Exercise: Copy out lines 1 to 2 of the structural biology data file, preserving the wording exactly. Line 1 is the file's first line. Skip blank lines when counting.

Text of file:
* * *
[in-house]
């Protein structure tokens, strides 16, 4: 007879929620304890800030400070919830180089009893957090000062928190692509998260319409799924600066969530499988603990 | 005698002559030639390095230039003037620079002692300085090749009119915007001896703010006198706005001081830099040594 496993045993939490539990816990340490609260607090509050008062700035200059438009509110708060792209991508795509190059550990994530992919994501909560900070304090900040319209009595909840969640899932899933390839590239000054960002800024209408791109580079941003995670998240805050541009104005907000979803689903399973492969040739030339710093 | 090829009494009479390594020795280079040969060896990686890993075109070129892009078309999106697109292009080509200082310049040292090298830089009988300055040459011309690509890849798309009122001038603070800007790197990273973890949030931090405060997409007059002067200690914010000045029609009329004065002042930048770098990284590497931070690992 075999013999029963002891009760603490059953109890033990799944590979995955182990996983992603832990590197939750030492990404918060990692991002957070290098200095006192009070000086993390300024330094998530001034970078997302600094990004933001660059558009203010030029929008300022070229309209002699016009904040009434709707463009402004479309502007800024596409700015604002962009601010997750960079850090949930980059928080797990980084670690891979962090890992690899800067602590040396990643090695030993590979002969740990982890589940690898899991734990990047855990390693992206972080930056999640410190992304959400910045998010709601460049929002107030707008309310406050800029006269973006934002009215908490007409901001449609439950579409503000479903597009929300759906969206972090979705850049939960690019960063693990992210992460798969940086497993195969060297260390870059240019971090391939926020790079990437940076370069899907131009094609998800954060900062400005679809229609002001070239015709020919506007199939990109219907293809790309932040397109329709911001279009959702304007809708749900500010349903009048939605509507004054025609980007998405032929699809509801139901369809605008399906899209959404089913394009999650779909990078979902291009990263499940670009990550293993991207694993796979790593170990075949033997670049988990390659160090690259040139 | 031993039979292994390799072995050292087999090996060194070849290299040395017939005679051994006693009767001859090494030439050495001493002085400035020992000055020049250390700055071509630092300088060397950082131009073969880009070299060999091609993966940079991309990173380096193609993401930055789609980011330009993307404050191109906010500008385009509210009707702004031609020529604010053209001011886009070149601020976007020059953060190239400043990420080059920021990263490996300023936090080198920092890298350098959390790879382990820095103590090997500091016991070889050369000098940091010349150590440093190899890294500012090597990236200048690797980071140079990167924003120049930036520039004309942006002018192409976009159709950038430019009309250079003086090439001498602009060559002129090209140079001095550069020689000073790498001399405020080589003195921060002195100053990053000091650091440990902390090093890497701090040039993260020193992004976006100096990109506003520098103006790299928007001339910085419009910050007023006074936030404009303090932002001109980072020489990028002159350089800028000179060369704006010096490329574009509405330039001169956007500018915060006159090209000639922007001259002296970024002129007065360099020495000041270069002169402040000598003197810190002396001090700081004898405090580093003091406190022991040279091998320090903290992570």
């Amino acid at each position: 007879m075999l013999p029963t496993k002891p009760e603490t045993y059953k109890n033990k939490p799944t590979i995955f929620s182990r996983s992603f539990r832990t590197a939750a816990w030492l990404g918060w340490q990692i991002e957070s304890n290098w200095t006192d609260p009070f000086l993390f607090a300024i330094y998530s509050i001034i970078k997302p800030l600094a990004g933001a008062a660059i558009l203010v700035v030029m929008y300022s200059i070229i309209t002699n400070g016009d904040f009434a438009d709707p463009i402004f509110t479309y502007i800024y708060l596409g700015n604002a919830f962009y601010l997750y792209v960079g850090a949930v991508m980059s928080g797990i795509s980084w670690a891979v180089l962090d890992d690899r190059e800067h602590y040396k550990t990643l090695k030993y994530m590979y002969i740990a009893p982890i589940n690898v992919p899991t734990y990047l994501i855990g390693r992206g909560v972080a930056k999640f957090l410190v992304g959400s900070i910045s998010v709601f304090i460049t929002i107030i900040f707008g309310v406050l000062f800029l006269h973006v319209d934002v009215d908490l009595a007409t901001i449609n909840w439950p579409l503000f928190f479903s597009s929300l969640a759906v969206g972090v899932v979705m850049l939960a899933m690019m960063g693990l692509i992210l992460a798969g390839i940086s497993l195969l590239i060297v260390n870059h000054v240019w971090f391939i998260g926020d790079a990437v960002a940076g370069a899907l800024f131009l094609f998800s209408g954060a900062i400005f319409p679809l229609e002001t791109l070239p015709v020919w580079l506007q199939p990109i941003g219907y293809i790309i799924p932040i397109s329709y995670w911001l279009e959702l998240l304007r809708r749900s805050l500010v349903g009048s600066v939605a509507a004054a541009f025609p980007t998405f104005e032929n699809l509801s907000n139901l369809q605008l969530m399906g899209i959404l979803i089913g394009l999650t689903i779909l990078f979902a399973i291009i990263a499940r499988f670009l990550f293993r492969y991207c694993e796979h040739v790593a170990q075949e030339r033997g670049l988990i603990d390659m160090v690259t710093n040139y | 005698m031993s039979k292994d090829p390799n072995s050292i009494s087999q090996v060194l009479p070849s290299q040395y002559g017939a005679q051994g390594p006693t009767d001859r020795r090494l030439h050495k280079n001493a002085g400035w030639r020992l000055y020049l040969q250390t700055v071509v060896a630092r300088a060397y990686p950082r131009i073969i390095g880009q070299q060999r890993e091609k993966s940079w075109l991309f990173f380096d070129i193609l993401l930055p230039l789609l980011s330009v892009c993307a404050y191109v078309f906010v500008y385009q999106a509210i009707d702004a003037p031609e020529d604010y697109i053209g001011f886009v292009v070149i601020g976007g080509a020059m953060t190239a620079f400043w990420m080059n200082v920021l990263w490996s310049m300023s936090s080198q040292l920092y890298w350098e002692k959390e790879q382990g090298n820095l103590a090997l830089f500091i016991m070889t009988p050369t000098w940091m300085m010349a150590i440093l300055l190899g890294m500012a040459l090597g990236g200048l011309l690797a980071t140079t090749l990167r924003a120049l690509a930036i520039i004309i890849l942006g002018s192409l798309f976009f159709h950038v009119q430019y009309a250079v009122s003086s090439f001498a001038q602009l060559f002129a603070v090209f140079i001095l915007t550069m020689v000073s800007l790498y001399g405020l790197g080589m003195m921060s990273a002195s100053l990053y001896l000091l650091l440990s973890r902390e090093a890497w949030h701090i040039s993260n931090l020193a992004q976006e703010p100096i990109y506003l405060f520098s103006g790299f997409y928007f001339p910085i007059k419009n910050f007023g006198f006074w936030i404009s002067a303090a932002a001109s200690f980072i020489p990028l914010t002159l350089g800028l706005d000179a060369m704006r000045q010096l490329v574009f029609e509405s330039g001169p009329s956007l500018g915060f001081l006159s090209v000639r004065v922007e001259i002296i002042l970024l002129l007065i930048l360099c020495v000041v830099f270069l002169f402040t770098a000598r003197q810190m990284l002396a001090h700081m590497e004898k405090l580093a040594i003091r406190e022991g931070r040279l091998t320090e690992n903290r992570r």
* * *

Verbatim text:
[in-house]
């Protein structure tokens, strides 16, 4: 007879929620304890800030400070919830180089009893957090000062928190692509998260319409799924600066969530499988603990 | 005698002559030639390095230039003037620079002692300085090749009119915007001896703010006198706005001081830099040594 496993045993939490539990816990340490609260607090509050008062700035200059438009509110708060792209991508795509190059550990994530992919994501909560900070304090900040319209009595909840969640899932899933390839590239000054960002800024209408791109580079941003995670998240805050541009104005907000979803689903399973492969040739030339710093 | 090829009494009479390594020795280079040969060896990686890993075109070129892009078309999106697109292009080509200082310049040292090298830089009988300055040459011309690509890849798309009122001038603070800007790197990273973890949030931090405060997409007059002067200690914010000045029609009329004065002042930048770098990284590497931070690992 075999013999029963002891009760603490059953109890033990799944590979995955182990996983992603832990590197939750030492990404918060990692991002957070290098200095006192009070000086993390300024330094998530001034970078997302600094990004933001660059558009203010030029929008300022070229309209002699016009904040009434709707463009402004479309502007800024596409700015604002962009601010997750960079850090949930980059928080797990980084670690891979962090890992690899800067602590040396990643090695030993590979002969740990982890589940690898899991734990990047855990390693992206972080930056999640410190992304959400910045998010709601460049929002107030707008309310406050800029006269973006934002009215908490007409901001449609439950579409503000479903597009929300759906969206972090979705850049939960690019960063693990992210992460798969940086497993195969060297260390870059240019971090391939926020790079990437940076370069899907131009094609998800954060900062400005679809229609002001070239015709020919506007199939990109219907293809790309932040397109329709911001279009959702304007809708749900500010349903009048939605509507004054025609980007998405032929699809509801139901369809605008399906899209959404089913394009999650779909990078979902291009990263499940670009990550293993991207694993796979790593170990075949033997670049988990390659160090690259040139 | 031993039979292994390799072995050292087999090996060194070849290299040395017939005679051994006693009767001859090494030439050495001493002085400035020992000055020049250390700055071509630092300088060397950082131009073969880009070299060999091609993966940079991309990173380096193609993401930055789609980011330009993307404050191109906010500008385009509210009707702004031609020529604010053209001011886009070149601020976007020059953060190239400043990420080059920021990263490996300023936090080198920092890298350098959390790879382990820095103590090997500091016991070889050369000098940091010349150590440093190899890294500012090597990236200048690797980071140079990167924003120049930036520039004309942006002018192409976009159709950038430019009309250079003086090439001498602009060559002129090209140079001095550069020689000073790498001399405020080589003195921060002195100053990053000091650091440990902390090093890497701090040039993260020193992004976006100096990109506003520098103006790299928007001339910085419009910050007023006074936030404009303090932002001109980072020489990028002159350089800028000179060369704006010096490329574009509405330039001169956007500018915060006159090209000639922007001259002296970024002129007065360099020495000041270069002169402040000598003197810190002396001090700081004898405090580093003091406190022991040279091998320090903290992570």